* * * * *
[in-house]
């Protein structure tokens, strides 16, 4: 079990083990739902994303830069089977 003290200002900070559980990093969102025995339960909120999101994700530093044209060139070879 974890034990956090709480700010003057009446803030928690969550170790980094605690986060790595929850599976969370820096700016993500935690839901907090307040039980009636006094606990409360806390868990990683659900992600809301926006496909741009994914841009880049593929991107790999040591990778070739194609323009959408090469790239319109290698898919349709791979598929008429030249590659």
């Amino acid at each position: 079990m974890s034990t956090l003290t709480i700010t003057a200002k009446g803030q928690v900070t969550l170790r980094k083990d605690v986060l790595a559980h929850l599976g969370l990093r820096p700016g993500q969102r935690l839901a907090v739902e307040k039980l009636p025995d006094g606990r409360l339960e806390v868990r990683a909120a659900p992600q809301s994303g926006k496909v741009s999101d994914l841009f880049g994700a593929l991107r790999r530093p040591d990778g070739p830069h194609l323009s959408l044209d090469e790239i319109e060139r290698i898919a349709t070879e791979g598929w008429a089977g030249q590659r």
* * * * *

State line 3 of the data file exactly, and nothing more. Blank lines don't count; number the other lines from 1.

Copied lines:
């Amino acid at each position: 079990m974890s034990t956090l003290t709480i700010t003057a200002k009446g803030q928690v900070t969550l170790r980094k083990d605690v986060l790595a559980h929850l599976g969370l990093r820096p700016g993500q969102r935690l839901a907090v739902e307040k039980l009636p025995d006094g606990r409360l339960e806390v868990r990683a909120a659900p992600q809301s994303g926006k496909v741009s999101d994914l841009f880049g994700a593929l991107r790999r530093p040591d990778g070739p830069h194609l323009s959408l044209d090469e790239i319109e060139r290698i898919a349709t070879e791979g598929w008429a089977g030249q590659r």